Family of four forced to eat in their car due to thousands of flying beetles invading Milton Keynes council flat
'It's like something out of a horror film' says exasperated mum
A mum and her children have spent weeks eating meals in their car because their Milton Keynes council flat is infested with tiny flying beetles.
The bugs drop onto their food if they eat in the flat, where the regularly wake up to find their beds smothered in the little brown creatures.
"There are literally thousands of them. As fast as we squash them, more appear. It's absolutely disgusting," said 26-year-old Gemma Smith.
She describes herself as a "clean freak" and is obsessive about keeping the flat clean. But this does not discourage the beetles, which come in through cracks in the balcony wall and woodwork, she says.
Our video shows one of the creatures wriggling through a crack in the building.
The flat is part of the decrepit housing in Serpentine Court, on Bletchley's Lakes Estate. It was agreed more than two years ago that the development should be demolished for new homes to be built - but residents are still waiting to hear when this is actually happen.
"We're stuck here. I'm living with my partner and two children, a boy and a girl, in a two bedroom flat. All four of us have to sleep on a mattress and the sofa in the living room because there are so many beetles in the bedrooms. But the council is refusing to move us," said Gemma.
She says she has also spent months pleading with MK Council to do something about the bug problem, which started suddenly last summer.
"My daughter Kassie, who is nine, woke us up one night with a huge scream. We rushed in and found beetles had been dropping on to her head and woken her up. When I stripped the bed, it was full of them.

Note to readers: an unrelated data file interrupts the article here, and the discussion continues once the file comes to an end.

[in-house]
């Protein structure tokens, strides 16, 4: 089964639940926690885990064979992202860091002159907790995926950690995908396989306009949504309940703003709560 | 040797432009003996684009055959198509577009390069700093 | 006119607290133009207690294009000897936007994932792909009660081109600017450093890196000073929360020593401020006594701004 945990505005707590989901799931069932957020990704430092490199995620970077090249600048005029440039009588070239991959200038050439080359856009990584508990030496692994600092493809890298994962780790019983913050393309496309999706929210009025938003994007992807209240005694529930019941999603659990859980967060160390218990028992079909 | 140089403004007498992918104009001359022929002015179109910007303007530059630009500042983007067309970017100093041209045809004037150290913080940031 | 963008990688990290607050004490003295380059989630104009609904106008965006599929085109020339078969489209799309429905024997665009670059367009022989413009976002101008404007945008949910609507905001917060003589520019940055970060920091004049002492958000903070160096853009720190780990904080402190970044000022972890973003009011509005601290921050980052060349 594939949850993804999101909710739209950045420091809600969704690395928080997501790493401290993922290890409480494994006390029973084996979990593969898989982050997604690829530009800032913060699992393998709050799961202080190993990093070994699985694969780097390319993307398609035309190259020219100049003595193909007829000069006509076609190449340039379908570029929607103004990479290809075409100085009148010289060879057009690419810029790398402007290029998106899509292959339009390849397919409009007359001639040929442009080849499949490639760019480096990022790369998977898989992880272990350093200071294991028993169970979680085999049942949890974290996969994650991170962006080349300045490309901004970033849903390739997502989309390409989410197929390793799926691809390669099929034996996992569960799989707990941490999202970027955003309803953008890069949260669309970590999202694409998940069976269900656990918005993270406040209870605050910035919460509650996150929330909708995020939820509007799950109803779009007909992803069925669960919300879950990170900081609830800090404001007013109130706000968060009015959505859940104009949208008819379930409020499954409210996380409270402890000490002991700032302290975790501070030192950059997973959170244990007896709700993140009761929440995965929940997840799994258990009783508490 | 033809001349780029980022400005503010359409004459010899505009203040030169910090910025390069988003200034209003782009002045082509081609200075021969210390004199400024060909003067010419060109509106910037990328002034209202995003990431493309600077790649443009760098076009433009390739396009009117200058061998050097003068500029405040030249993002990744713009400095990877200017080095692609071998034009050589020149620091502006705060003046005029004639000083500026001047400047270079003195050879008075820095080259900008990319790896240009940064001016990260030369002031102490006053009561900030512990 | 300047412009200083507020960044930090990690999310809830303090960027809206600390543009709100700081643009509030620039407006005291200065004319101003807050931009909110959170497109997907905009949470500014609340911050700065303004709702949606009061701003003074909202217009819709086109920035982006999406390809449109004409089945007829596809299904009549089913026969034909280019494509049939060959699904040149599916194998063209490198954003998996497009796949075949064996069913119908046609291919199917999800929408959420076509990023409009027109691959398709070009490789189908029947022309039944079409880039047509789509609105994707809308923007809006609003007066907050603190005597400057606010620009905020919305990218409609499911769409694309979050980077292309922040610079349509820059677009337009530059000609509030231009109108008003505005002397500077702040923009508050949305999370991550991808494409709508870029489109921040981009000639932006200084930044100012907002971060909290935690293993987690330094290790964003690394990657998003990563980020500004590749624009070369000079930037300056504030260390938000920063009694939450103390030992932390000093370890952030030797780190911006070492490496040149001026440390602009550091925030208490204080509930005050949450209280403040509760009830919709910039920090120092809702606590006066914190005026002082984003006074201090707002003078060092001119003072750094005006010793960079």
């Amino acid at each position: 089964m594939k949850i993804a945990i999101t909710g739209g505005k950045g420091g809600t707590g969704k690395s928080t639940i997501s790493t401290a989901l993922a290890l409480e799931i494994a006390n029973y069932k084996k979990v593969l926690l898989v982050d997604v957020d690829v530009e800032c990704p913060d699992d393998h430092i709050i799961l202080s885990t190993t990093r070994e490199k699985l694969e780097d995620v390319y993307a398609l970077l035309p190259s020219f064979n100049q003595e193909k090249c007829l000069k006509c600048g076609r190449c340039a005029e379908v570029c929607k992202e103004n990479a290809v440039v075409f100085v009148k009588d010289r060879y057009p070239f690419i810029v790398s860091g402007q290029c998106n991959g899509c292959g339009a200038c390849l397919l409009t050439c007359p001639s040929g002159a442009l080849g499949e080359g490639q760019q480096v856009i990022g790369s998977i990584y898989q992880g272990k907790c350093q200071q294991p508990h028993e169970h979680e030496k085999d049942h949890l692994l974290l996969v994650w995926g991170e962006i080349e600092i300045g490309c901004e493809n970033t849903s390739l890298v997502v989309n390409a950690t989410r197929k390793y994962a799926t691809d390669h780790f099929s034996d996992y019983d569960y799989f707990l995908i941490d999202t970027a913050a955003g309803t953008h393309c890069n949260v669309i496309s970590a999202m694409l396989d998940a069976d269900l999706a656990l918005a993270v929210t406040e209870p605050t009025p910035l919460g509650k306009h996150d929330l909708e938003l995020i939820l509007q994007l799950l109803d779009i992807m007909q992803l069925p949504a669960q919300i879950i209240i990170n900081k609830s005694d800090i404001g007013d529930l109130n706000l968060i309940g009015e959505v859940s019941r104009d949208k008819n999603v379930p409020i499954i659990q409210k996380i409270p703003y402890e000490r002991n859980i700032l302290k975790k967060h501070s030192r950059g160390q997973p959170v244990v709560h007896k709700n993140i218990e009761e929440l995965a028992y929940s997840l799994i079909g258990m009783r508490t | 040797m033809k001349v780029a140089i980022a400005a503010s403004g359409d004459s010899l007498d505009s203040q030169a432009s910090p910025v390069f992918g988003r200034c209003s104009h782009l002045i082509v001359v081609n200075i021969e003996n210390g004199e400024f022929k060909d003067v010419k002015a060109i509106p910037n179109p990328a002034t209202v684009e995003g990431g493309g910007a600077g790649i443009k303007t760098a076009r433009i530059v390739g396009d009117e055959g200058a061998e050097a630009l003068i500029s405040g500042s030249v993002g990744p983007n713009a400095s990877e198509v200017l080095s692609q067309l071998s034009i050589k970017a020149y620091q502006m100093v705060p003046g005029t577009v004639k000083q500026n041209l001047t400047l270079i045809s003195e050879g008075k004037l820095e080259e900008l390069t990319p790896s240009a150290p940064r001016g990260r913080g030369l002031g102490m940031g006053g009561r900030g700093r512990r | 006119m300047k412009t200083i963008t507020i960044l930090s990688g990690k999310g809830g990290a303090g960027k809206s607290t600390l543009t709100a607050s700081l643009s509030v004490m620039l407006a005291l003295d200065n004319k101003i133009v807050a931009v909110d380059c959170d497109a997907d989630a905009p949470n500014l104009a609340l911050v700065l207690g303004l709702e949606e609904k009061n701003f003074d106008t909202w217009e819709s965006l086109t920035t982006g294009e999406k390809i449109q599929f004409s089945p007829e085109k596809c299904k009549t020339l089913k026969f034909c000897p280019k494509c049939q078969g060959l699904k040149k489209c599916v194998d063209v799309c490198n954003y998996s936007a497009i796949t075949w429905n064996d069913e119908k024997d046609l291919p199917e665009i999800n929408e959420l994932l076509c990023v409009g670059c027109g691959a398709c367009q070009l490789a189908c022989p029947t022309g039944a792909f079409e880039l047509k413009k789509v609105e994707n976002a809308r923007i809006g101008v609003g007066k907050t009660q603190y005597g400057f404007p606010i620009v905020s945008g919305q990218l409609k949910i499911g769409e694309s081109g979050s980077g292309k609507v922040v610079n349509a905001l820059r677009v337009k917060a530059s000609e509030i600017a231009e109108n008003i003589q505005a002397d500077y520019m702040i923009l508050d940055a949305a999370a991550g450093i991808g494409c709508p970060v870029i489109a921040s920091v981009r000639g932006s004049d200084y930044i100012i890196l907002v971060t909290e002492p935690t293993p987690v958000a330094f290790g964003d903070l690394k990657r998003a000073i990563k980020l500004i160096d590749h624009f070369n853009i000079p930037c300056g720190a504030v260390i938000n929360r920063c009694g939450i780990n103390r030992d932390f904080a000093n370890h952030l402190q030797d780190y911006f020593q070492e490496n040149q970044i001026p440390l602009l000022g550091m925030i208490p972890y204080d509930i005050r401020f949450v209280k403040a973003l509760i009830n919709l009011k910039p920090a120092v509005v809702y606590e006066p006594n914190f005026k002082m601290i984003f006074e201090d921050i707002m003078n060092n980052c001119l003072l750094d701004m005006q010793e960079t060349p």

"I reported it to the council but when they came out to have a look they admitted they didn't have a clue what the beetles are. They're definitely not bed bugs - they're smaller and they can fly."
Though the species had not been identified, Gemma begged the council to fumigate the flat anyway. But within hours of the fumigation, the creatures were back in their hundreds.
"They crawl out of cracks in the wall, out of light fittings and even out of plug sockets. It's like something out of a horror film," said Gemma.
"I spend all my time obsessively cleaning and trying to get rid of them. My home is spotless but it doesn't make any difference."
Her son Oliver, who is seven, is so paranoid about the creatures, which seem to be attracted to food, that he refuses to eat in the flat.
"At mealtimes I have to prepare the food then quickly take it outside to the car, where we sit and eat it. It's no life at all and my mental health is really suffering," said Gemma, who works as a housekeeper for a local firm.
Recently, in desperation, she caught some of the creatures in a jar and posted them off to bug experts at FlyEvidence.
They identified them as Stegobium paniceum, commonly known as the biscuit beetle or flour beetle because they are so attracted to stored food.
They lay eggs in or around a suitable food sources, including birds nests and old squirrel dreys, and the newly-hatched larvae crawl or chew their way through most packaging materials.
Though they are not particularly dangerous to humans, they will contaminate food sources with themselves, their larvae, and their urine and faeces. A specialist pesticide is needed to eradicate them.
The Citizen has asked MK Council if they are prepared to send a specialist pest control company to Gemma's flat. We've also asked if there is a date for the demolition of Serpentine Court and re-housing of the tenants.
A council spokesman said: "Mears are in contact with the tenant and will be visiting the property tomorrow."